Project Panda

PANDA Overview

PANDA seeks to use qualitative methods to understand what matters to patients in their receipt of surgical care, to prioritise these themes, and explore differences across countries and contexts. Design and delivery of PANDA will be informed by patient and community representatives, with the explicit aim of growing networks for local community involvement in LMICs. Use of qualitative methodology to explore patients experiences of surgical treatment in depth in this study will have several advantages.

Firstly, it will allow deep conceptual understanding of patient’s priorities during their surgical care journeys. Whilst each patient will have their own unique care story, there are likely to be commonalities to patient experience which could underpin patient-centred design for large, multi-country research studies. Secondly, working with patients and community representatives to co-produce and prioritise themes will help improve capacity and leadership for CEI in low-resource settings. Thirdly, through talking to patients about research topics in depth we will improve ‘research literacy’ amongst local populations, and help to identify new patient partners for research involvement in global surgery.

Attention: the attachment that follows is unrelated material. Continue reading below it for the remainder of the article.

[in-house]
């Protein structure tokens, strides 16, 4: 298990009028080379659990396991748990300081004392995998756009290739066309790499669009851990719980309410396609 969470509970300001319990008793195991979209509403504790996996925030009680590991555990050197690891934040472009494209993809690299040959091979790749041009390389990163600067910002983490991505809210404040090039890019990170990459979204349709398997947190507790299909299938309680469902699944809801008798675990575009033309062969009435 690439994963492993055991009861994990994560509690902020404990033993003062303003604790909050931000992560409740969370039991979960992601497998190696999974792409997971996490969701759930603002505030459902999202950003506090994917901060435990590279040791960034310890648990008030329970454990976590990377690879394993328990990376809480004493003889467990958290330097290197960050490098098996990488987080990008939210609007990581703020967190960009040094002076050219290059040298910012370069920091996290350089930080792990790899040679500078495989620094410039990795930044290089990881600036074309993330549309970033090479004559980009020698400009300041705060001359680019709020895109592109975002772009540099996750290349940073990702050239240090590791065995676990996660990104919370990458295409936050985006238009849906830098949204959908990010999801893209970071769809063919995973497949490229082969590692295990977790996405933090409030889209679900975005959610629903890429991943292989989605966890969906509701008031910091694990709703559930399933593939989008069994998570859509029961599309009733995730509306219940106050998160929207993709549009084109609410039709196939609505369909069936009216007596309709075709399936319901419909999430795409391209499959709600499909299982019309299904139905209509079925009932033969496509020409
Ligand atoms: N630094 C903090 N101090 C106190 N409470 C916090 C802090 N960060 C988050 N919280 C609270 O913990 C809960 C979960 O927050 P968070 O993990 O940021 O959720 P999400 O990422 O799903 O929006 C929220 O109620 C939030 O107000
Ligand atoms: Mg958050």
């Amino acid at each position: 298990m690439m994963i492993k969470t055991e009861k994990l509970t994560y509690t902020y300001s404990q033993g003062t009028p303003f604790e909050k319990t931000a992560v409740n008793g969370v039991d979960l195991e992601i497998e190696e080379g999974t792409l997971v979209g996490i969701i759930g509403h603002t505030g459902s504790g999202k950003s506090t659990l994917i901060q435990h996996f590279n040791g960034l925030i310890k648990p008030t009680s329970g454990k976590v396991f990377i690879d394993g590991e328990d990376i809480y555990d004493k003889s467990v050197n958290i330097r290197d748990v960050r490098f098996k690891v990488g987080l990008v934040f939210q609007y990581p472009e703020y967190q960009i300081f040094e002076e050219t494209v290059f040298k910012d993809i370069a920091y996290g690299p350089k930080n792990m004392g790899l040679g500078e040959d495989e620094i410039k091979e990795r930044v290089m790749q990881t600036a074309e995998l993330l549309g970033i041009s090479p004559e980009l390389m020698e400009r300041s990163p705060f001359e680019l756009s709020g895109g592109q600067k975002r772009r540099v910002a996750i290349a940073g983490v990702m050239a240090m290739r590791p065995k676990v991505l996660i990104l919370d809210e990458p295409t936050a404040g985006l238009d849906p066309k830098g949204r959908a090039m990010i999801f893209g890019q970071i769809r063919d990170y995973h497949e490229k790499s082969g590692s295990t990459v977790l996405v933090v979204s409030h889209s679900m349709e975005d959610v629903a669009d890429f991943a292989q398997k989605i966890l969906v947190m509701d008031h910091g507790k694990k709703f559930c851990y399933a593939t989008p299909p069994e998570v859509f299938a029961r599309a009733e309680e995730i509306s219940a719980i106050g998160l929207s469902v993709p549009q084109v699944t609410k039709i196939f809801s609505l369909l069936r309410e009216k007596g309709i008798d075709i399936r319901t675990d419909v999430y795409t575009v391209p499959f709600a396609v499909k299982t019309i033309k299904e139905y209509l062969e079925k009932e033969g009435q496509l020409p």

Through co-production of the PANDA study between patients, community members and research team members in LMICs, the key principles of sharing power, building relationships, diverse perspectives, respect and reciprocity for successful CEI will be upheld.

Research exploring patients experiences of surgical care has predominantly focussed on the preoperative setting (i.e., access to care). Qualitative studies of the perioperative care pathway have focussed on providers resilience to resource shortfalls, system level factors impacting on care delivery, and preoperative optimisation checklists. Few studies have focussed on patient priorities for their surgical care, and none in LMICs. In a study with a similar methodology in Sweden (high income) four areas were highlighted including accessibility, reliability, caring attitudes and empowerment.

For patients undergoing head and neck cancer surgery in an Australian hospital (high-income), psychological support for ‘shocks and aftershocks’ was prioritised as a key research area. There is an urgent need to understand patients experiences and priorities for surgical care in LMICs to inform future research planning and design.

You can view further information on the study via the recently created PowerPoint presentation.

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PANDA Aims

  • To explore and describe patients experience of perioperative care pathways in LMICs
  • To identify and prioritise concepts and themes for research in global surgery with patients in LMICs
  • To explore the feasibility of flexible, collaborative co-production of research between LMIC researchers, patients and UK researchers in global surgery.
  • To build capacity for CEI through identifying, training and involving patients and community members in the PANDA study.

Key Documents